Companies using SMS to deliver marketing messages - as well as marketing agencies or service providers providing these services to such companies - must comply with "anti-spam" like regulations in the new Regulations on the Management of SMS ("SMS Regulations"), which came into effect on 30 June 2015.
The SMS Regulations provide that "SMS content providers" (i.e. any company engaging a service provider to send a marketing SMS) and "SMS service providers" (i.e. any company providing SMS marketing and/or sending services), when sending a marketing SMS to an individual:
- Must only send an SMS marketing message with consent. It is expressly set out in the SMS Regulations that silence is not consent.
- Should provide information regarding the type of marketing SMS that will be sent, and the frequency and the period during which the marketing SMS will be sent when obtaining such prior consent.
- Should make available to the recipient an unsubscribe facility that is easy to use when sending a marketing SMS. There must not be hurdles or difficulties presented to an individual when he/she is trying to unsubscribe.
- Should identify the sender of SMS marketing message at the time of sending the message.
- Should no longer send marketing SMS to the recipient if he/she subsequently withdraws consent.
The SMS Regulations generally brings China in line with the international approach regarding SMS marketing.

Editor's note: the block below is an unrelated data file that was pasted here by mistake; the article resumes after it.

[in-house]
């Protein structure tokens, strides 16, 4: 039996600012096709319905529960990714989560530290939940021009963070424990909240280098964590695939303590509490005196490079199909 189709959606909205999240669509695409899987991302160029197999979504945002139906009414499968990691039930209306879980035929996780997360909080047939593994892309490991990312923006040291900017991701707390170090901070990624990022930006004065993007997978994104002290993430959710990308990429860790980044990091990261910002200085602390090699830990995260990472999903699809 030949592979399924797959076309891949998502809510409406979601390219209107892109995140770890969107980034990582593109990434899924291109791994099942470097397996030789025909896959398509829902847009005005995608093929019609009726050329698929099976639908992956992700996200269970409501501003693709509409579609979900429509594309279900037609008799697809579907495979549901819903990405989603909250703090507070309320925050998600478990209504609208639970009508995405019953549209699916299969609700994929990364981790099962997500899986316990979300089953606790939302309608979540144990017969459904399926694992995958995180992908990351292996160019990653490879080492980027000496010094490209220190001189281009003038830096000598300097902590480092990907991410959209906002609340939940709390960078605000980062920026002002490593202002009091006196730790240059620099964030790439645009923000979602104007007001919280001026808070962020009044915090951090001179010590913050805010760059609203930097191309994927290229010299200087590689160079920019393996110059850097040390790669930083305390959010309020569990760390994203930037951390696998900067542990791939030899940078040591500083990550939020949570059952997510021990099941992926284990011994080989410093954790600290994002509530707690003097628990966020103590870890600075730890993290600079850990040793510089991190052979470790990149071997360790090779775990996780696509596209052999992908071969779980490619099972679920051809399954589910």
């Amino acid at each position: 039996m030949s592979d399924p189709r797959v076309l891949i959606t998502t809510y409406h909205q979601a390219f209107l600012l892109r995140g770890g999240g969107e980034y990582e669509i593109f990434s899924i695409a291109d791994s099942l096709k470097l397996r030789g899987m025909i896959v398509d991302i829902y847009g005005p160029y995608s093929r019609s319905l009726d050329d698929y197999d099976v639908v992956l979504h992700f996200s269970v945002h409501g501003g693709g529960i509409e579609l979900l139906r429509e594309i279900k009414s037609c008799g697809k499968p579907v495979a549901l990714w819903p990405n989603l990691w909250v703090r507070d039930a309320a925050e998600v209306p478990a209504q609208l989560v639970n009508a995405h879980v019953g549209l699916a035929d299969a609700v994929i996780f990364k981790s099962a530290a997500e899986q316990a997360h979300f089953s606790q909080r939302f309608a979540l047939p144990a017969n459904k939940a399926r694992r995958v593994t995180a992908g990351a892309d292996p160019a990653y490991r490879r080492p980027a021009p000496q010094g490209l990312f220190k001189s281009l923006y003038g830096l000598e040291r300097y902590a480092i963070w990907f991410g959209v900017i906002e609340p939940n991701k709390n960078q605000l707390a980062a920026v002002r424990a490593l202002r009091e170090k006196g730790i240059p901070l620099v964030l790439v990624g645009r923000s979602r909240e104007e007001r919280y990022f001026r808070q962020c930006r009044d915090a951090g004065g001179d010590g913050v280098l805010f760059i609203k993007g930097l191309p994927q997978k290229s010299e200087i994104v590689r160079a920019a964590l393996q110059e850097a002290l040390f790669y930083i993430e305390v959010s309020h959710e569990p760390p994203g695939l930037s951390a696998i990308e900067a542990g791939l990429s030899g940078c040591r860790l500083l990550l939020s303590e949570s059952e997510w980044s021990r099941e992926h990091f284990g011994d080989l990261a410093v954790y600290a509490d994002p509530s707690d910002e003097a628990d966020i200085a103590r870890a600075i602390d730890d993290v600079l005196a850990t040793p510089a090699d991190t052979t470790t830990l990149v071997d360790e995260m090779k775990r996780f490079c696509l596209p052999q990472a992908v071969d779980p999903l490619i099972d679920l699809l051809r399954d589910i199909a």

The SMS Regulations further introduce a user complaint mechanism. Users who believe that they are "harassed" by marketing SMS or they receive SMS that includes content that is prohibited under law may lodge a complaint with the SMS service provider or the Junk Mail Complaint Handling Centre, authorised by the Ministry of the Industry and Information Technology to handle such complaints.
The SMS Regulations also apply to companies delivering marketing messages similar to SMS via the Internet, as well as marketing agencies or service providers that provide these services to such companies. The relevant message content providers and message service providers should be considered "SMS content providers" and "SMS service providers" respectively for the purpose of the SMS Regulations.
At this stage the SMS Regulations only apply to onshore SMS content providers and SMS service providers (i.e., companies in the territory of China). Offshore companies (i.e. companies that are outside China) that would have been considered a SMS content provider or a SMS service provider had they been onshore should note the potential impact of the SMS Regulations on their products/services and operations. For example, an offshore marketing campaign automation service provider (which may be considered a "SMS service provider" if it provides the services within the territory of China) should review its campaign tools and setup to assist its clients (the onshore SMS content providers) to comply with their own obligations under the SMS Regulations, such as the consent and content requirements.